There is a difference between birth order and psychological birth order. Birth order refers to the location in a family and is identified as the oldest, middle, youngest, and only child. Psychological birth order is how a child perceives themselves and their location in the family (Adler, 2007 pg. 341), which may explain why a person does not fit the profile of their birth order (Hartshorne et al., 2009). For instance, birth order can be reshuffled depending on sibling deaths, adoptions, illness, or the blending of families due to death or divorce. Additional contributing factors include the number of siblings, gender constellation, age spacing, and physical, mental, or emotional differences (Leman, 2001). Family dynamics affect our relationships with our siblings, and these variables affect our sibling relationships differently. Leman (2015) clarifies that all birth orders have specific trends and characteristics and that the “key to understanding birth order is identifying and examining the dynamic, fluid relationships between family members.” Birth order influences our identity formation as we become emerging adults as we decide our role in life and how we will fulfill that role (Van Volkom et al. 2017).
Shaping our Personality
Our personality is affected by the psychological imprint during early childhood by our parents, their parenting style, and our attachment style. Our parents and siblings will be the most intimate relationships in our lives (Leman, 2015). Our sibling relationships strongly affect the formation of our social identities because we make sense of who we are based on the similarities and differences of our brothers and sisters and the way other individuals compare them (Davies, 2015). When we are younger, positive interactions with our siblings help us navigate social interactions and learn how to share, communicate, and problem-solve. We also develop empathy and affection; our birth order influences sociability, dominance, and assertiveness (Van Volkom et al., 2017).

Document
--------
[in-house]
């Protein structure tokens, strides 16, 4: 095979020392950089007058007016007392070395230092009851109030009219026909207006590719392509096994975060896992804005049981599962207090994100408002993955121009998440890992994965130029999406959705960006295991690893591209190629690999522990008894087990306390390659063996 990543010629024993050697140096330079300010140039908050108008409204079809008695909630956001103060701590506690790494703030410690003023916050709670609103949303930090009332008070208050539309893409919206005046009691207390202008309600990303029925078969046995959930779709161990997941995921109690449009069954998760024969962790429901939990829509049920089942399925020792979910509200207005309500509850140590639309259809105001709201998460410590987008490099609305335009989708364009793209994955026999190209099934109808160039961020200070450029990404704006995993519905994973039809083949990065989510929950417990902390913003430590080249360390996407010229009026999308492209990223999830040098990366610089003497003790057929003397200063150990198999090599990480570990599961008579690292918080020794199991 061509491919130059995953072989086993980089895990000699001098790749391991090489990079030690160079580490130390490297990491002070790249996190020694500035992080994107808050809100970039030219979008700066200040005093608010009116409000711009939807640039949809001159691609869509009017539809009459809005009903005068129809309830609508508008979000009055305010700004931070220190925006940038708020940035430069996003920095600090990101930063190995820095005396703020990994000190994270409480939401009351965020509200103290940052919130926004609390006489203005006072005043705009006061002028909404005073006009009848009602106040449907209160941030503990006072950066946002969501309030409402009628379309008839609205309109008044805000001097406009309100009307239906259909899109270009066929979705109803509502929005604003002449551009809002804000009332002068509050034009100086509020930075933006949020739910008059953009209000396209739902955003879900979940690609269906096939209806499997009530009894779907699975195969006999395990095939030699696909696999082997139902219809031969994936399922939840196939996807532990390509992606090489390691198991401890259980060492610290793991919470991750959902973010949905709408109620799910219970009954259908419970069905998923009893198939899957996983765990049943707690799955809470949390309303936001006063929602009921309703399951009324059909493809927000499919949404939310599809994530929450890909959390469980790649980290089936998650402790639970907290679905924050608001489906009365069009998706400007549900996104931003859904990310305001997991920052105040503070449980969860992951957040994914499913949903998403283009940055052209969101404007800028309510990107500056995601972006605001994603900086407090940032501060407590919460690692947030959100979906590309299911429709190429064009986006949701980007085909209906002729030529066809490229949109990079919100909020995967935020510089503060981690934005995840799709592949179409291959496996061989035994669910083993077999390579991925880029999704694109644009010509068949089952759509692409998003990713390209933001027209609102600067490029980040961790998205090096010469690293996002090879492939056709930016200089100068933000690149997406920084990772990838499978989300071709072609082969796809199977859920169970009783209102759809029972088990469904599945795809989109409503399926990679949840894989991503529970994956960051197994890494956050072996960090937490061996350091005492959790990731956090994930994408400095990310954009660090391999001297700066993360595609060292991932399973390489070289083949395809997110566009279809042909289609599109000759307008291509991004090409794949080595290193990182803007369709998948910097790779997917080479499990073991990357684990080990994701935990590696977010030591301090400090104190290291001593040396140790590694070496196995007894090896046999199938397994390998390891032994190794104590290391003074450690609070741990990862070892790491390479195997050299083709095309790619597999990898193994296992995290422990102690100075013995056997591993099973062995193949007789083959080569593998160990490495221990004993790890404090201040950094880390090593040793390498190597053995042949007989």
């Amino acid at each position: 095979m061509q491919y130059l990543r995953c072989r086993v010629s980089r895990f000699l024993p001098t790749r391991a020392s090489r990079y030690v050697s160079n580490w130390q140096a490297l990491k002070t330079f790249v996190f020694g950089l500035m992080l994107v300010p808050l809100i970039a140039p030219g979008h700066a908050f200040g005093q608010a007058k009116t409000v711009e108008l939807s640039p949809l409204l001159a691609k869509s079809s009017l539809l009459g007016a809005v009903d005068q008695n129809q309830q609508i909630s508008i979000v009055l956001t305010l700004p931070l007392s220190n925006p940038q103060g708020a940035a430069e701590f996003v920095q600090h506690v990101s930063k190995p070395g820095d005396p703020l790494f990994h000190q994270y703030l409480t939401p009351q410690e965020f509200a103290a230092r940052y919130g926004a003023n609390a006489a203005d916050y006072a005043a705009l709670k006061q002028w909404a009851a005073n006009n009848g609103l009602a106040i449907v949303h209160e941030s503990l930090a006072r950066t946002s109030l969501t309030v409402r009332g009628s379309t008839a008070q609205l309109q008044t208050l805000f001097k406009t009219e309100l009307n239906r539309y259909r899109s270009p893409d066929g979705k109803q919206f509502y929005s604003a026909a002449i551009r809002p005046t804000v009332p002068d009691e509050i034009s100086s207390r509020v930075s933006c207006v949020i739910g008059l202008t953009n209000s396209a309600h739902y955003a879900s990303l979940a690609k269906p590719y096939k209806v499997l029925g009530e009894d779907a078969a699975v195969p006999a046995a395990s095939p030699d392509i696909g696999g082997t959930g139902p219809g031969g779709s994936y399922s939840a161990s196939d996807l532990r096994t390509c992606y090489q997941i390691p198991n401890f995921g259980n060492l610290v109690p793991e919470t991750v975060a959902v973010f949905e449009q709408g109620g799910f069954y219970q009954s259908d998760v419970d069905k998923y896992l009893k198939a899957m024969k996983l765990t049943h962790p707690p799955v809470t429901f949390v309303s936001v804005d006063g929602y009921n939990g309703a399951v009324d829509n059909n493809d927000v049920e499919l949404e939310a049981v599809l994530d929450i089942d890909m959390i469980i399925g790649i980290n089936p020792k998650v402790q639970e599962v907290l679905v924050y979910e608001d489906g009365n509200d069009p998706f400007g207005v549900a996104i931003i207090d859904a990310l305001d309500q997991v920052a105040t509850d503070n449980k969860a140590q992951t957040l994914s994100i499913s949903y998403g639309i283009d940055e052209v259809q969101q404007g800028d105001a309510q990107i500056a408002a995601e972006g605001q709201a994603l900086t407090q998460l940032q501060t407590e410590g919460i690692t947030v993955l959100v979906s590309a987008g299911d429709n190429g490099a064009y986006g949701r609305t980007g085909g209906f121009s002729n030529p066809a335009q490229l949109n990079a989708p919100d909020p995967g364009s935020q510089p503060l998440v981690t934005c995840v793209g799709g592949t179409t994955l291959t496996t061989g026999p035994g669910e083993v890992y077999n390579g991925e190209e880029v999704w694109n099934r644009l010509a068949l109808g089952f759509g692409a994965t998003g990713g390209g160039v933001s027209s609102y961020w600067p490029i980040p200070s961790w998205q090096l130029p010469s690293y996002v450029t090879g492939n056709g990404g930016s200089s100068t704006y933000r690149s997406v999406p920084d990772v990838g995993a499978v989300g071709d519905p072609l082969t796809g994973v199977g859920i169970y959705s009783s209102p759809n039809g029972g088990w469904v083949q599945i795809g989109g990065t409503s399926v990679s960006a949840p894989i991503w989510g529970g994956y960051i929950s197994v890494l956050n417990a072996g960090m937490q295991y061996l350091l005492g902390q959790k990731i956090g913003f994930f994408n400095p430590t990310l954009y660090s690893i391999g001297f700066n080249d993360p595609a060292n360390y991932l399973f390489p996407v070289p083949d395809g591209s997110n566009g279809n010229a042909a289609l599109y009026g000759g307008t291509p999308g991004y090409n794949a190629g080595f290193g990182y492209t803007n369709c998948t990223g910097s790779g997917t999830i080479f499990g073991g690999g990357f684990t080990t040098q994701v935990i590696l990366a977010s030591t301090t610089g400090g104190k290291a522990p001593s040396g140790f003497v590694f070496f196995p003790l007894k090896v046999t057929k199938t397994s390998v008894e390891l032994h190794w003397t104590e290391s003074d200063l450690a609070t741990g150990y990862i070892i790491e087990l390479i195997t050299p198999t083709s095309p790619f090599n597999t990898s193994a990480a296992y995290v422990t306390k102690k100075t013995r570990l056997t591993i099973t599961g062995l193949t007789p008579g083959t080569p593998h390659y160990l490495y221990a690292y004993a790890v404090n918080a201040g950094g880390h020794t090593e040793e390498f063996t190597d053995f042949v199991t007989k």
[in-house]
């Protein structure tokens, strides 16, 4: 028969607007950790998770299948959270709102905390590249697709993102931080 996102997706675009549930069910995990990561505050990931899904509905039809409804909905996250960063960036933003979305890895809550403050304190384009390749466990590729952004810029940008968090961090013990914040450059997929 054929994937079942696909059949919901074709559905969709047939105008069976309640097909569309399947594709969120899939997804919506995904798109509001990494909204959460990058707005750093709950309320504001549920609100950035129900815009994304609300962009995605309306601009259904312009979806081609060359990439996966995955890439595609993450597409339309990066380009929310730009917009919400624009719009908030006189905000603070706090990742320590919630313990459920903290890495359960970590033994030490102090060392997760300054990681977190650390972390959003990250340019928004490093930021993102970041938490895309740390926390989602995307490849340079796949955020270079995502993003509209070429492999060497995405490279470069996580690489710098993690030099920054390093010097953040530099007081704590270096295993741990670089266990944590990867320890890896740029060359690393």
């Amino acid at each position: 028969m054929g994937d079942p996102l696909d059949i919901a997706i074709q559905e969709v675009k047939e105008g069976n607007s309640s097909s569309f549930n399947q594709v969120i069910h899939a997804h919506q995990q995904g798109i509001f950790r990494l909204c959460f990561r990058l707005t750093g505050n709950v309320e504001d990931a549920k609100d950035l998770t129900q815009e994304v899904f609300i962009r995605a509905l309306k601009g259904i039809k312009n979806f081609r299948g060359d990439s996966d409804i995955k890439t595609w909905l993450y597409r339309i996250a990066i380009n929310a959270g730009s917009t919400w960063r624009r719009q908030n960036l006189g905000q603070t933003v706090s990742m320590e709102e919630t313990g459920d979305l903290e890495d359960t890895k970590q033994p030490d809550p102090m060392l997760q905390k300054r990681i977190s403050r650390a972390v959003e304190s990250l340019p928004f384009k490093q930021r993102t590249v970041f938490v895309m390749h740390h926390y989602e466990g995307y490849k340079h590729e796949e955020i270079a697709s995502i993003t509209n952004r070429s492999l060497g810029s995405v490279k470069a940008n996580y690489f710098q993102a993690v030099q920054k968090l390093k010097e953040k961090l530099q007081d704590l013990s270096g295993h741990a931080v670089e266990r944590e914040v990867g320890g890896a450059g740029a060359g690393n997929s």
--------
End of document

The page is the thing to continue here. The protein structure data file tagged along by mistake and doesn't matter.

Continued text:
Shaped by our genetics and environment, our personality is molded by our birth order. First-time parents are stricter than with future children, have higher expectations, and are more anxious, making firstborns goal-oriented, independent, and perfectionists. As siblings are added to the mix, firstborns play a surrogate role in the family, often helping care for their younger siblings. Firstborns are generally well-organized, conscientious, and natural leaders, and each sibling that follows is influenced by the sibling above and models their behavior according to what they absorb. The middleborn is contradictory. They have the firstborn to look up to and will compete with them or go in a different direction. They can be pleasing or antagonizing, competitive or easygoing, the rebel or peacemaker. Middle children are also the most secretive of the birth orders. They are prone to being independent and mentally tough because they’ve learned to cope with feelings of rejection and being a fifth wheel growing up, often feeling like they don’t belong at home. Lastly, lastborns are outgoing, charming, attention seekers and get most of their instruction from their siblings because their parents are tired by this point (Lehman, 2009).
Sibling Interactions and Future Relationships
Positive sibling interactions encourage the ability to create and maintain a romantic relationship, and our belief that we can be a healthy romantic partner is affected by our sibling relationships as we become emerging adults (Van Volkom et al. 2017). The Robertson et al. 2014 study also highlighted power within sibling relationships and how that plays a role in future romantic relationships. According to their findings, the oldest and youngest siblings perceived the oldest as having more power. This ties into attachment because, according to Bowlby, attachment involves the individual seeking closeness to who is perceived as a stronger person. Regarding this specific study, this means that the youngest would have more opportunities to obtain attachment figures, making them more comfortable and secure within themselves and their emotions. This might help explain why their study found that participants who were the younger siblings rated their relationships as more satisfying compared to the participants who identified as the oldest. (Robertson et al. 2014). There are many other reasons why the youngest sibling tends to have more security in themselves. Nevertheless, their role as the youngest contributes to their abilities to connect, communicate, and process their emotions. These learned skills can make a significant impact on their romantic relationships down the road.